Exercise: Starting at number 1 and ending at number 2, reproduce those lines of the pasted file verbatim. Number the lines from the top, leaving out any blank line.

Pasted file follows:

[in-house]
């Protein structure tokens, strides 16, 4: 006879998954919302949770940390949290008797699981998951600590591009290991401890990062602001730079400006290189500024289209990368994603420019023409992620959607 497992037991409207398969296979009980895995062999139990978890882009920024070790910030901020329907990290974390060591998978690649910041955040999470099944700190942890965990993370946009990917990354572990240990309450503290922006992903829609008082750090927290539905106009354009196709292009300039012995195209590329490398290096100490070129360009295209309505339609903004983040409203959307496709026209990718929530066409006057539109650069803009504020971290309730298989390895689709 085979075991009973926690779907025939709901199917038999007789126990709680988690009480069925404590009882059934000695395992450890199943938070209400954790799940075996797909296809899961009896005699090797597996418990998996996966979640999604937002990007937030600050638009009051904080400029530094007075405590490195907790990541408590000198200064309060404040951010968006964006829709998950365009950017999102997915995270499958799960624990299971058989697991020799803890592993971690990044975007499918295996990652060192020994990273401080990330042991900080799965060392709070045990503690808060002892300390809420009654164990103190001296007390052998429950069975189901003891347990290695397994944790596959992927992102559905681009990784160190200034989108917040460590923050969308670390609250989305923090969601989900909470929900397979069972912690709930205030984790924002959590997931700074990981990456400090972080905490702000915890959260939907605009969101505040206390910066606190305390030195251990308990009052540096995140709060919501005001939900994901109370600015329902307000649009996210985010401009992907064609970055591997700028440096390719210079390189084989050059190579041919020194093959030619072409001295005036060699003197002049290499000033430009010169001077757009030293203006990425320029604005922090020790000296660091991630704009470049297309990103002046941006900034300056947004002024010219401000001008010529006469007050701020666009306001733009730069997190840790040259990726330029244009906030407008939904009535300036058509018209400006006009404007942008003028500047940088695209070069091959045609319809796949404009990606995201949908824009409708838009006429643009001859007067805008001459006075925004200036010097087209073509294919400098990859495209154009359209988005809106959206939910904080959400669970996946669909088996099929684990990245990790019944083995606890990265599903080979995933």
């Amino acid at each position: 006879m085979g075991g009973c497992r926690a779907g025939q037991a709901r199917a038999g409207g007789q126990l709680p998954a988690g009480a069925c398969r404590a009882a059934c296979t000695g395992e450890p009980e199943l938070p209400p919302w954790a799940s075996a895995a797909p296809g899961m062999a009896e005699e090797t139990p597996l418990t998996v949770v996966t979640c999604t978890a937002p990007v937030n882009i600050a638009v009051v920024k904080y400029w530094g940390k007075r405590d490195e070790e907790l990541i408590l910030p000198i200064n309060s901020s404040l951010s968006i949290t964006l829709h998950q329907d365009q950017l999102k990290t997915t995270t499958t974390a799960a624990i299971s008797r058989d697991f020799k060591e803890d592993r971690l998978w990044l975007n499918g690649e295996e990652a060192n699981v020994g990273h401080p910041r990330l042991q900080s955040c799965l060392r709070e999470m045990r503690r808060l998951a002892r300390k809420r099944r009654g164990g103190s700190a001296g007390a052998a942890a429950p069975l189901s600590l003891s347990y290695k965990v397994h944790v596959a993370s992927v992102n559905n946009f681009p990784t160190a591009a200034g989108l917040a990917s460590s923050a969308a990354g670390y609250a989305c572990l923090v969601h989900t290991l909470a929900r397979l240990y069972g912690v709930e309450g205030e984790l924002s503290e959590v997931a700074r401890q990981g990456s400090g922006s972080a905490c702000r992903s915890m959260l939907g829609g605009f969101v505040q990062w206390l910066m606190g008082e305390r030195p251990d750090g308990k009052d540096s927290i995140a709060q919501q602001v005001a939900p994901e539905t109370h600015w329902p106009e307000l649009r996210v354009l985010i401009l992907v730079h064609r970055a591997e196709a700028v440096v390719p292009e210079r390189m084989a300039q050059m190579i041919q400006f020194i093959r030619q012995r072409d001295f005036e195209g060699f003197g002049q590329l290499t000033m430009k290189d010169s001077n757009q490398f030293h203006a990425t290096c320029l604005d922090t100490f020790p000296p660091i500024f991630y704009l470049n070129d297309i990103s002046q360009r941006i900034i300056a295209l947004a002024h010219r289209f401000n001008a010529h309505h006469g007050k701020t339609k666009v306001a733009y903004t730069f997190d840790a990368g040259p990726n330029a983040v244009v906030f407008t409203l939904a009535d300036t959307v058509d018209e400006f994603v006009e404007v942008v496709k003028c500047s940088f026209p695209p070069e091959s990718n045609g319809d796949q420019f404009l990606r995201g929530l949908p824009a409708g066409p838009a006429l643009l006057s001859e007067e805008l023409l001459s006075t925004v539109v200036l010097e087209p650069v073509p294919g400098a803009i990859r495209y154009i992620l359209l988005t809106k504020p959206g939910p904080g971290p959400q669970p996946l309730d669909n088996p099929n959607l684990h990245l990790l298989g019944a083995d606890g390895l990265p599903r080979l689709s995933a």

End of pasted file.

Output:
[in-house]
């Protein structure tokens, strides 16, 4: 006879998954919302949770940390949290008797699981998951600590591009290991401890990062602001730079400006290189500024289209990368994603420019023409992620959607 497992037991409207398969296979009980895995062999139990978890882009920024070790910030901020329907990290974390060591998978690649910041955040999470099944700190942890965990993370946009990917990354572990240990309450503290922006992903829609008082750090927290539905106009354009196709292009300039012995195209590329490398290096100490070129360009295209309505339609903004983040409203959307496709026209990718929530066409006057539109650069803009504020971290309730298989390895689709 085979075991009973926690779907025939709901199917038999007789126990709680988690009480069925404590009882059934000695395992450890199943938070209400954790799940075996797909296809899961009896005699090797597996418990998996996966979640999604937002990007937030600050638009009051904080400029530094007075405590490195907790990541408590000198200064309060404040951010968006964006829709998950365009950017999102997915995270499958799960624990299971058989697991020799803890592993971690990044975007499918295996990652060192020994990273401080990330042991900080799965060392709070045990503690808060002892300390809420009654164990103190001296007390052998429950069975189901003891347990290695397994944790596959992927992102559905681009990784160190200034989108917040460590923050969308670390609250989305923090969601989900909470929900397979069972912690709930205030984790924002959590997931700074990981990456400090972080905490702000915890959260939907605009969101505040206390910066606190305390030195251990308990009052540096995140709060919501005001939900994901109370600015329902307000649009996210985010401009992907064609970055591997700028440096390719210079390189084989050059190579041919020194093959030619072409001295005036060699003197002049290499000033430009010169001077757009030293203006990425320029604005922090020790000296660091991630704009470049297309990103002046941006900034300056947004002024010219401000001008010529006469007050701020666009306001733009730069997190840790040259990726330029244009906030407008939904009535300036058509018209400006006009404007942008003028500047940088695209070069091959045609319809796949404009990606995201949908824009409708838009006429643009001859007067805008001459006075925004200036010097087209073509294919400098990859495209154009359209988005809106959206939910904080959400669970996946669909088996099929684990990245990790019944083995606890990265599903080979995933």